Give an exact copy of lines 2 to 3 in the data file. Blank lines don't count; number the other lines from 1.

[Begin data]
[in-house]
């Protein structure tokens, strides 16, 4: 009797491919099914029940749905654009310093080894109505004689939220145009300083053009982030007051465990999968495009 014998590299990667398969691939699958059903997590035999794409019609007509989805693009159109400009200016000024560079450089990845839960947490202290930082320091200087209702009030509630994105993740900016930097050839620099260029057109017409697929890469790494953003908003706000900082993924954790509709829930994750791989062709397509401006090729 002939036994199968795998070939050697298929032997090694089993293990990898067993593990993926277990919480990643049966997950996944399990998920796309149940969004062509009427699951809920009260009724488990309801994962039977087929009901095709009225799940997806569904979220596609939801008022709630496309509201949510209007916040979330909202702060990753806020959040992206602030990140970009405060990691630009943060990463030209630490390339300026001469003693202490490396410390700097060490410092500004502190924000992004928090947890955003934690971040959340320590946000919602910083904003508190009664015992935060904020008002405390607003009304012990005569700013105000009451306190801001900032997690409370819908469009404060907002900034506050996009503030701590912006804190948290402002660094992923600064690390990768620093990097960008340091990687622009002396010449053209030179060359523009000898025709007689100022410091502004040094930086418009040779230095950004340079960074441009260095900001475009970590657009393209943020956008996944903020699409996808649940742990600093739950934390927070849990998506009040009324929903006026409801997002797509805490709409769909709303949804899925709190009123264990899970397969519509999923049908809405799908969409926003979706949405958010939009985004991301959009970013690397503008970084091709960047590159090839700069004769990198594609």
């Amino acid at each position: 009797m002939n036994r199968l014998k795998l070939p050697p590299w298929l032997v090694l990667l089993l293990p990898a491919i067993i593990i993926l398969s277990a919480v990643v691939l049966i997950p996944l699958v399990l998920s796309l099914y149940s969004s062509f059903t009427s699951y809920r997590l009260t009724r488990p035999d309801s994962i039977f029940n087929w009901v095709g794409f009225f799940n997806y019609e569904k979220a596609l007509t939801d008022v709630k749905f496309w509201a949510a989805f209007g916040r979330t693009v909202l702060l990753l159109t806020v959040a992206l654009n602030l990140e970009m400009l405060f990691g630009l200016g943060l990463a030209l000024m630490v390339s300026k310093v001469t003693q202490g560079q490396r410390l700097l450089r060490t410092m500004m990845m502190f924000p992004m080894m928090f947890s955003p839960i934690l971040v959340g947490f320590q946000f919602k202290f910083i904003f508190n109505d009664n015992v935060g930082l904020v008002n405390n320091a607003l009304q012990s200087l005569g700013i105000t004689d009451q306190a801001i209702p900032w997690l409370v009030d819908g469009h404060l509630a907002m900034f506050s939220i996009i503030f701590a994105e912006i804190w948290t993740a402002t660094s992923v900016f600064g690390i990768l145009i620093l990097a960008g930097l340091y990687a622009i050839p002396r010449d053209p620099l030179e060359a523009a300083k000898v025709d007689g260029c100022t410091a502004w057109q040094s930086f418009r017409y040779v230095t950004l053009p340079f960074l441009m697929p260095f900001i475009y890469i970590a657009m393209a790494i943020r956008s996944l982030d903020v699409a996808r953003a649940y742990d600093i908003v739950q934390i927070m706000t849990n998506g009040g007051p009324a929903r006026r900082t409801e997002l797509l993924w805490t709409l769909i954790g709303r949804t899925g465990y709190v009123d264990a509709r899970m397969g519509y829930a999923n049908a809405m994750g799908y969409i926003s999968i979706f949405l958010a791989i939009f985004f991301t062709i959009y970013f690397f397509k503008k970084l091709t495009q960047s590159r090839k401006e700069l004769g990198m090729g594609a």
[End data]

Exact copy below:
């Protein structure tokens, strides 16, 4: 009797491919099914029940749905654009310093080894109505004689939220145009300083053009982030007051465990999968495009 014998590299990667398969691939699958059903997590035999794409019609007509989805693009159109400009200016000024560079450089990845839960947490202290930082320091200087209702009030509630994105993740900016930097050839620099260029057109017409697929890469790494953003908003706000900082993924954790509709829930994750791989062709397509401006090729 002939036994199968795998070939050697298929032997090694089993293990990898067993593990993926277990919480990643049966997950996944399990998920796309149940969004062509009427699951809920009260009724488990309801994962039977087929009901095709009225799940997806569904979220596609939801008022709630496309509201949510209007916040979330909202702060990753806020959040992206602030990140970009405060990691630009943060990463030209630490390339300026001469003693202490490396410390700097060490410092500004502190924000992004928090947890955003934690971040959340320590946000919602910083904003508190009664015992935060904020008002405390607003009304012990005569700013105000009451306190801001900032997690409370819908469009404060907002900034506050996009503030701590912006804190948290402002660094992923600064690390990768620093990097960008340091990687622009002396010449053209030179060359523009000898025709007689100022410091502004040094930086418009040779230095950004340079960074441009260095900001475009970590657009393209943020956008996944903020699409996808649940742990600093739950934390927070849990998506009040009324929903006026409801997002797509805490709409769909709303949804899925709190009123264990899970397969519509999923049908809405799908969409926003979706949405958010939009985004991301959009970013690397503008970084091709960047590159090839700069004769990198594609």
């Amino acid at each position: 009797m002939n036994r199968l014998k795998l070939p050697p590299w298929l032997v090694l990667l089993l293990p990898a491919i067993i593990i993926l398969s277990a919480v990643v691939l049966i997950p996944l699958v399990l998920s796309l099914y149940s969004s062509f059903t009427s699951y809920r997590l009260t009724r488990p035999d309801s994962i039977f029940n087929w009901v095709g794409f009225f799940n997806y019609e569904k979220a596609l007509t939801d008022v709630k749905f496309w509201a949510a989805f209007g916040r979330t693009v909202l702060l990753l159109t806020v959040a992206l654009n602030l990140e970009m400009l405060f990691g630009l200016g943060l990463a030209l000024m630490v390339s300026k310093v001469t003693q202490g560079q490396r410390l700097l450089r060490t410092m500004m990845m502190f924000p992004m080894m928090f947890s955003p839960i934690l971040v959340g947490f320590q946000f919602k202290f910083i904003f508190n109505d009664n015992v935060g930082l904020v008002n405390n320091a607003l009304q012990s200087l005569g700013i105000t004689d009451q306190a801001i209702p900032w997690l409370v009030d819908g469009h404060l509630a907002m900034f506050s939220i996009i503030f701590a994105e912006i804190w948290t993740a402002t660094s992923v900016f600064g690390i990768l145009i620093l990097a960008g930097l340091y990687a622009i050839p002396r010449d053209p620099l030179e060359a523009a300083k000898v025709d007689g260029c100022t410091a502004w057109q040094s930086f418009r017409y040779v230095t950004l053009p340079f960074l441009m697929p260095f900001i475009y890469i970590a657009m393209a790494i943020r956008s996944l982030d903020v699409a996808r953003a649940y742990d600093i908003v739950q934390i927070m706000t849990n998506g009040g007051p009324a929903r006026r900082t409801e997002l797509l993924w805490t709409l769909i954790g709303r949804t899925g465990y709190v009123d264990a509709r899970m397969g519509y829930a999923n049908a809405m994750g799908y969409i926003s999968i979706f949405l958010a791989i939009f985004f991301t062709i959009y970013f690397f397509k503008k970084l091709t495009q960047s590159r090839k401006e700069l004769g990198m090729g594609a």